Security challenges aside, wireless LAN management remains an issue. "The whole network-management space still needs a lot of work," Farpoint's Mathias says.
Insufficiently managed networks can result in increased security risks, higher operational costs and dissatisfied users. Computer Associates (Islandia, N.Y.), Hewlett-Packard (Palo Alto, Calif.) and IBM (Armonk, N.Y.) all promise network-management tools that can be used on wired and wireless networks, which should make it easier to manage both, according to Forrester analyst Ellen Daley.
For the IT help desk, wireless networks can be difficult to troubleshoot. If users have a problem connecting, they'll often move to another area covered by a different access point, impeding the help desk's ability to determine the problem, Capital One's Bailar says. And there are inexplicable occurrences with wireless networks - in one instance, the Capital One help desk discovered interference with one of its access points but couldn't determine from where it was coming. It was learned later that a user had introduced a device into the wireless LAN environment that wasn't owned or approved for use by Capital One, and the device was utilizing the same spectrum as the network.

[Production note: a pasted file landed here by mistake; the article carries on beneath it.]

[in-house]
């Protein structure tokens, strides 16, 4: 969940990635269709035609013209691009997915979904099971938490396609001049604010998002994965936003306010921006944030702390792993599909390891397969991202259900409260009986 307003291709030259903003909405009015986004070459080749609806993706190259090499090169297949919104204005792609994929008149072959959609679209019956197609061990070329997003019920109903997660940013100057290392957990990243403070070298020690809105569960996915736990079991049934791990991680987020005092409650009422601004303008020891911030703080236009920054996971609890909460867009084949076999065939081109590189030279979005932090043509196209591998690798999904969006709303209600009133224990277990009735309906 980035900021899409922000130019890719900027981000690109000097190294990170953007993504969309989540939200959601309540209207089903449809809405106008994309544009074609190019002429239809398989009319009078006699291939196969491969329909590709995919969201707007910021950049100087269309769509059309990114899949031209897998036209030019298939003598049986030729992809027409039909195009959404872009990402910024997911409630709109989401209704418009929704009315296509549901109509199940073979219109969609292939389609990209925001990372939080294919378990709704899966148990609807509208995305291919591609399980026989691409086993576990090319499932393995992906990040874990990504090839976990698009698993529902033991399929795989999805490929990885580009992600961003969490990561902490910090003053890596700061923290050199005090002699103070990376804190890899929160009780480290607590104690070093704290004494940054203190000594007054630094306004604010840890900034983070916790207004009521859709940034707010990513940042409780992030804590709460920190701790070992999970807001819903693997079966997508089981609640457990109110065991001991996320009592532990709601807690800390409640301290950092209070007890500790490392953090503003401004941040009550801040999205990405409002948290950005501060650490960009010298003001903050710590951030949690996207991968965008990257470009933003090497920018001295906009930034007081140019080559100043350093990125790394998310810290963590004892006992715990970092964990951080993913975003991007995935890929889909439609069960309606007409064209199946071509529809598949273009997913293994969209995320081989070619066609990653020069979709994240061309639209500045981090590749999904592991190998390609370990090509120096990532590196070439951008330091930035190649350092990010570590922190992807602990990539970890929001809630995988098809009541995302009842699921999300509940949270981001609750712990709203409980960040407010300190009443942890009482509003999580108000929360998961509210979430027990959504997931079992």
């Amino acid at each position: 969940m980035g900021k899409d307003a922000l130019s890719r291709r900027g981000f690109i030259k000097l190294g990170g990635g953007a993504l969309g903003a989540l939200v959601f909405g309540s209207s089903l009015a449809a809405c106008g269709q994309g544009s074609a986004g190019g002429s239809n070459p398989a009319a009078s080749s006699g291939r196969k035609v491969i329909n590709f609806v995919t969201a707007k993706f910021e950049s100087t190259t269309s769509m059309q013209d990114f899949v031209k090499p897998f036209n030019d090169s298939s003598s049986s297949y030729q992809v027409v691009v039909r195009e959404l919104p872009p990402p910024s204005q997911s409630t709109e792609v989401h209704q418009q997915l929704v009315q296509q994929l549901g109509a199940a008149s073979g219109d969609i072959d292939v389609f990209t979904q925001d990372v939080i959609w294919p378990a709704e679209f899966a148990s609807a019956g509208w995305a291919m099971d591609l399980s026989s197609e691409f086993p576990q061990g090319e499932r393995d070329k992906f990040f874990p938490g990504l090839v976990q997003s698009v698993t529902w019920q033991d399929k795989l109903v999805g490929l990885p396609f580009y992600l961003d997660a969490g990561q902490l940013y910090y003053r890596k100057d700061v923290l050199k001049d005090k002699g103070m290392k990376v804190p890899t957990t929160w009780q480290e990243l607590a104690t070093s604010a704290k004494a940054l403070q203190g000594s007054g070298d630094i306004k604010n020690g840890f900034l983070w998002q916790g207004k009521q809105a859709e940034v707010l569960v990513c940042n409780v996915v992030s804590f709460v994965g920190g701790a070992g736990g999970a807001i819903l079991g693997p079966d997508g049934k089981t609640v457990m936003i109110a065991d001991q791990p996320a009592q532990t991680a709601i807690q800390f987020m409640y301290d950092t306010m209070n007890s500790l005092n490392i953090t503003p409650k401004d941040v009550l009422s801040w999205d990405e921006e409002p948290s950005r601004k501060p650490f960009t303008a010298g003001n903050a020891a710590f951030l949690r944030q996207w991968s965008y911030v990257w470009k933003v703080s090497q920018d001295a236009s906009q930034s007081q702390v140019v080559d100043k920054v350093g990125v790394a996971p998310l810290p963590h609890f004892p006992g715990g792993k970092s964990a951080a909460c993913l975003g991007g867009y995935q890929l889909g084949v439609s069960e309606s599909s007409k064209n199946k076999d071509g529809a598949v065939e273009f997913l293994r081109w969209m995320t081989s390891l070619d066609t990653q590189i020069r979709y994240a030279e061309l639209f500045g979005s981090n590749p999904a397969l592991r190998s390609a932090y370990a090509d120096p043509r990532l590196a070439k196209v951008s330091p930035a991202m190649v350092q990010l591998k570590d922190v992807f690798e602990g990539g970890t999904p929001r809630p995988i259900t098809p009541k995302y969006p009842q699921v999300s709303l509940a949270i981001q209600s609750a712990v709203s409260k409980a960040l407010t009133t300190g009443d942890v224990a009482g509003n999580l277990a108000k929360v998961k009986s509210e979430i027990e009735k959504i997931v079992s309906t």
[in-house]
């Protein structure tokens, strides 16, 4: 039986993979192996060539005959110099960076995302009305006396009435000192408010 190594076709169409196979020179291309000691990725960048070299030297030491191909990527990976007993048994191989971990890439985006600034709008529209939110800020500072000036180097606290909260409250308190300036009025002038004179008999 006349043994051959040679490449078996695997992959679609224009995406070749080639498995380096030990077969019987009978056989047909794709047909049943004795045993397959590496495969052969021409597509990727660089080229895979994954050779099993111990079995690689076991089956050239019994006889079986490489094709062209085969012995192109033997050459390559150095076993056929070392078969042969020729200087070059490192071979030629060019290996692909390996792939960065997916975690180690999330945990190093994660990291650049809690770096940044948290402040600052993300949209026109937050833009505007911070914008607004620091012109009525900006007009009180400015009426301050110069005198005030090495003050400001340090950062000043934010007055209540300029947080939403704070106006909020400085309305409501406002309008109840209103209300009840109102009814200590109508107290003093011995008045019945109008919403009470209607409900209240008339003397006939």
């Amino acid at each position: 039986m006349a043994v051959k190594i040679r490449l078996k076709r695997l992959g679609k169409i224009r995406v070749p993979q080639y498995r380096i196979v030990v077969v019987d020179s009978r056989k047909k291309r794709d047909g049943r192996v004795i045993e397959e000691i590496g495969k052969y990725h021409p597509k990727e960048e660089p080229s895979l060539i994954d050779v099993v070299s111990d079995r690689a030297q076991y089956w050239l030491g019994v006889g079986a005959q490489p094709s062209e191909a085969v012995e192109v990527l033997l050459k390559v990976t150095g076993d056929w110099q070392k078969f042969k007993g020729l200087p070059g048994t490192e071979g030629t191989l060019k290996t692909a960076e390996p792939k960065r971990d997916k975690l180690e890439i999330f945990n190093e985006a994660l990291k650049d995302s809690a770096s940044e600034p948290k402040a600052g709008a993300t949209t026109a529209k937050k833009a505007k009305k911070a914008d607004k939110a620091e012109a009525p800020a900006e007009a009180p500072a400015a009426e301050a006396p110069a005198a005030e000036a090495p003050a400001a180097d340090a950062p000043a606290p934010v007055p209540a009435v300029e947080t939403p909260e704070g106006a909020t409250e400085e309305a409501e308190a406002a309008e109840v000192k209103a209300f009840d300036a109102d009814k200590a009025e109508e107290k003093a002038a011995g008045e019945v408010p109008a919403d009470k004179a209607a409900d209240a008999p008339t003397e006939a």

Despite these challenges, the momentum for wireless is continuing to gain speed. Wireless LANs will evolve to support more emerging applications, such as Voice over Wi-Fi, which Capital One envisions giving its mobile workers even more flexibility down the road.
Ultimately, employees will demand a wireless workplace. New hires are coming from college campuses with Wi-Fi everywhere. Everyone already can get Internet access on planes and have wireless access served up with mocha lattes at Starbucks. Fewer businesses will be able to offer wireless access only to employees away from the office, and many more will have to provide it to employees on home turf, too.
Courtesy of InformationWeek, a CMP Media property.